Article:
France’s cannabis legalization debate misses one crucial point
Last summer in France, dozens of “CBD cafés” suddenly opened across the country.
Exploiting a legal loophole originally created for hemp farmers, these pop-up businesses sold queuing customers oils, drinks, and salves infused with cannabidiol, a cannabis compound that is a faddish if unproven “cure” for insomnia, anxiety, and more. The French government reacted quickly and by mid-June had officially prohibited the sale of CBD. The CBD cafés vanished within a month.
But France’s brief experiment with cannabidiol seems to have started a movement to legalize cannabis, which has been illegal since 1970.
On June 19, dozens of French economists, physicians, and politicians published an open letter in the popular news magazine L’Obs, denouncing the “bankruptcy” of cannabis prohibition and imploring the nation to “Légalisons-Le!” Soon after, an economic advisory council to the French prime minister released a report criticizing France’s drug war as a costly “French failure” and calling for cannabis legalization on financial grounds.
Then, in July, France’s drug safety agency approved the launch of medical cannabis trials in France—something physicians and activists have pushed for since 2013.
France’s drug policy debate largely echoes similar conversations that have lead a dozen US states to legalize and regulate cannabis since 2014, but for one difference: France has all but ignored the linkbetween race, cannabis, and mass incarceration.
France’s hidden war on drugs
Evidence suggests that cannabis prohibition over the past 50 years has disproportionately punished France’s Muslim minority.
About one-fifth of French prisoners were convicted for drug offenses, according to the French Ministry of Justice—a rate comparable to that of the United States. Nearly all of them are men.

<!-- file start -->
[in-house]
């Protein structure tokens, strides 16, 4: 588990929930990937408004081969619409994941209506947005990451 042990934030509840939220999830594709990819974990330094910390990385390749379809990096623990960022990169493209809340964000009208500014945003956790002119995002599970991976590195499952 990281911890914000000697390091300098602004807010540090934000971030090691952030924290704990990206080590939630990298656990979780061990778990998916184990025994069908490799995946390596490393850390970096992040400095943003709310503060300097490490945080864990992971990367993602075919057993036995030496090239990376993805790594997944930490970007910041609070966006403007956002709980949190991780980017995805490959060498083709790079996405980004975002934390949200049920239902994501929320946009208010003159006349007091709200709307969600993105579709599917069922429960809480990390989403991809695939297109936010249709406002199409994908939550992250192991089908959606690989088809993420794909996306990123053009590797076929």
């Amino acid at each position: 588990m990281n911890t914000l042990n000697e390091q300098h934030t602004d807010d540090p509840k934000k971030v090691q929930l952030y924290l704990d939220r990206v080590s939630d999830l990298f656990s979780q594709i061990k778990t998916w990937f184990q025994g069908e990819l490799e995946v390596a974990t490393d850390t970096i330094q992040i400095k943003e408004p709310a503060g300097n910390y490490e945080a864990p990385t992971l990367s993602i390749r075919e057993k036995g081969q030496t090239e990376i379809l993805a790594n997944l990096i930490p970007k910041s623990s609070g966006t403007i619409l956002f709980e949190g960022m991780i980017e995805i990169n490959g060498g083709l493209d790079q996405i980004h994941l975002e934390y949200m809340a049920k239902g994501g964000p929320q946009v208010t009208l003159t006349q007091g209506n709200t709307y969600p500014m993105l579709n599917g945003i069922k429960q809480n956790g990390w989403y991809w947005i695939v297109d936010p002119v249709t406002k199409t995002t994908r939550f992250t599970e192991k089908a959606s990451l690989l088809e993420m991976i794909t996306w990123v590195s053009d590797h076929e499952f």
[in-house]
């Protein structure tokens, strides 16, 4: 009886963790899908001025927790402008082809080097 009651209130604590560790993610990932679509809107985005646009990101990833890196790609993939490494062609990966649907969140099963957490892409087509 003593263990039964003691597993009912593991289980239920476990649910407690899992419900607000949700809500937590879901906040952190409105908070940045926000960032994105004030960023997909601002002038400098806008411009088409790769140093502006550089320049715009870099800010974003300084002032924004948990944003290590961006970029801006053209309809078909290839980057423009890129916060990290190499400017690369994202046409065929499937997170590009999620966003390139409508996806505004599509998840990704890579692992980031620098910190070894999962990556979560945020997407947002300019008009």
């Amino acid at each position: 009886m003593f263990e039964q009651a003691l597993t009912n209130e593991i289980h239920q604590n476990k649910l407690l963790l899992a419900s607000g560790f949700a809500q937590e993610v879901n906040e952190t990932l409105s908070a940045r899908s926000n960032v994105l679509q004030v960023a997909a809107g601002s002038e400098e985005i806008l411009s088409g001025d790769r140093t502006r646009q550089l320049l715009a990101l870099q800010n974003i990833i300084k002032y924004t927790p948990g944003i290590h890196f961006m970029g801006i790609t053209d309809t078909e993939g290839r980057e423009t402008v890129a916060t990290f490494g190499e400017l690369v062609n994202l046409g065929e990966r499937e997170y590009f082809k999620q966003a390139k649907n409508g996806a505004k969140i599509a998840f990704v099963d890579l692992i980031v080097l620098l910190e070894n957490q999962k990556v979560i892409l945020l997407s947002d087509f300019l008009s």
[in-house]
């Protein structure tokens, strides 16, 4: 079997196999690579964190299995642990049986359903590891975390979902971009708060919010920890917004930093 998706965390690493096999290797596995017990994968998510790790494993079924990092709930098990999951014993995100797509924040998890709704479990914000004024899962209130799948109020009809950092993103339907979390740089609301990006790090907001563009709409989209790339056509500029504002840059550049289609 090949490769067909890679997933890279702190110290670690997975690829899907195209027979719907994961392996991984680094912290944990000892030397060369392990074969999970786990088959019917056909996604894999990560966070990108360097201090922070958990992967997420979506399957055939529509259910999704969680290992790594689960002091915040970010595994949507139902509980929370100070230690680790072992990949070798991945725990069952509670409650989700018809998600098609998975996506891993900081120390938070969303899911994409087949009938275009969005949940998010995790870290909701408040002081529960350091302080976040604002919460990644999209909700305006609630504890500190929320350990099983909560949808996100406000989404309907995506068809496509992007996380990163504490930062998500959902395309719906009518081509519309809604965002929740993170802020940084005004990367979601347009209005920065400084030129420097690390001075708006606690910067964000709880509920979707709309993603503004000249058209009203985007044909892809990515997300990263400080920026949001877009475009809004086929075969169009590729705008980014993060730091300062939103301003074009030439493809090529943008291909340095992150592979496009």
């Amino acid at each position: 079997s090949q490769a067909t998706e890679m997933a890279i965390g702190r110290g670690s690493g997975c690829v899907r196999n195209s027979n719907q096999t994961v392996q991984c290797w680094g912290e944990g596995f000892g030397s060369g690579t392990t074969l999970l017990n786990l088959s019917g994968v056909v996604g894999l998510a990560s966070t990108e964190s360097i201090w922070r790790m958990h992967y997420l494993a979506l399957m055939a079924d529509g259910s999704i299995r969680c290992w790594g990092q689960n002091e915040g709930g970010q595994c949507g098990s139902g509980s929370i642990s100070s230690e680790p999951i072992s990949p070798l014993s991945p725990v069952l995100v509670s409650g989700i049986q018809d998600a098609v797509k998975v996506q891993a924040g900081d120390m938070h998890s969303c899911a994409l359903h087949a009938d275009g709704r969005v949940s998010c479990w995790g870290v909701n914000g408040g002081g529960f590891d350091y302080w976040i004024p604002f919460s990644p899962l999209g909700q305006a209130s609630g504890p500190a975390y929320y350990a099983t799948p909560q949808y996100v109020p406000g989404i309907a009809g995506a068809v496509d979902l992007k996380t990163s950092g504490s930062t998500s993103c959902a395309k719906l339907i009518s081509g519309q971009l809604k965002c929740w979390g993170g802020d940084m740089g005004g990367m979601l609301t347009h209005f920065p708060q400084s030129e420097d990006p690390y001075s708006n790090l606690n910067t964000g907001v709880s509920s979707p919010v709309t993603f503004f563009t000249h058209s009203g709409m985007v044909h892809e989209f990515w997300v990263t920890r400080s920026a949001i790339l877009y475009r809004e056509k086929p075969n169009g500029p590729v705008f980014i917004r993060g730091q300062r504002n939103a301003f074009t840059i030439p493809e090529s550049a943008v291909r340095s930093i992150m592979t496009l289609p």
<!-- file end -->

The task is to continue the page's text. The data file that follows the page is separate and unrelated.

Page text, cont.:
There is no demographic breakdown of this population, because the French credo of “absolute equality” among citizens has made it illegal since 1978 to collect statistics based on race, ethnicity, or religion. But sociologist Farhad Khosrokhavar, who studies France’s prison system, has found that roughly half of the 69,000 people incarcerated today in France are Muslims of Arab descent.
Muslims make up just 9% of France’s 67 million people.
According to a January 2018 study commissioned by the French National Assembly, of the 117,421 arrests for drugs in France in 2010, 86% involved cannabis. Cannabis arrests are rising quickly, too. The same study reported that number of people arrested annually for “simple use” of cannabis in France increased 10-fold between 2000 and 2015, from 14,501 to 139,683.
Taken together, this and other data suggests that up to 1 in 6 prisoners in France today may be an Arab Muslim man who used, possessed, or sold cannabis.
Colonial reefer madness
As I argue in my doctoral dissertation and forthcoming book on the history of hashish in France, the 19th-century French believed this mild drug caused insanity, violence ,and criminality among Muslim North Africans.
The link between hashish and violent Muslims, however, was ingrained in the national consciousness. And it influenced French public policy for decades.
Officials and physicians in French colonial Algeria, viewing hashish use as a cause of insanity and violent criminality, filled psychiatric hospitals across Algeria with local Muslims supposedly suffering “folie haschischique”—basically, “reefer madness.”
Such thinking also helped justify the creation of the Code de l’Indigènat in 1875, a French law that institutionalized racism and apartheid in French North Africa by officially designating Muslims as subjects rather than citizens.
In the name of promoting “colonial order,” France established separate and unequal legal codes that promoted the segregation, forced labor, and civil rights restrictions of Muslims and other Africans.
The stigmatizing association between Muslims, hashish, and criminality persisted after the end of the French Empire in 1968. It followed North Africans who emigrated to France, who were believed to be prone to violence and criminality and as such subject to government surveillance, interrogations, and excessive police force in France.
French parliamentarians seeking to criminalize cannabis in the late 1960s embraced these discriminatory views.
They described the nation’s growing drug problem as a “foreign plague” spread by Arab drug traffickers. One French National Assembly member even cited Sacy, reminding fellow lawmakers that cannabis had once inspired a cult of Muslim murderers called the “Hachichins.”
French lawmakers today probably would not use such discredited research or stigmatizing language to connect Muslims to cannabis. But the number of Muslims imprisoned for drug-related crimes suggests that this historic racism is alive and well in France.
If France moves to regulate legal cannabis, many doctors, pot smokers, and libertarian economists will surely rejoice. But it may be French Muslims who benefit the most.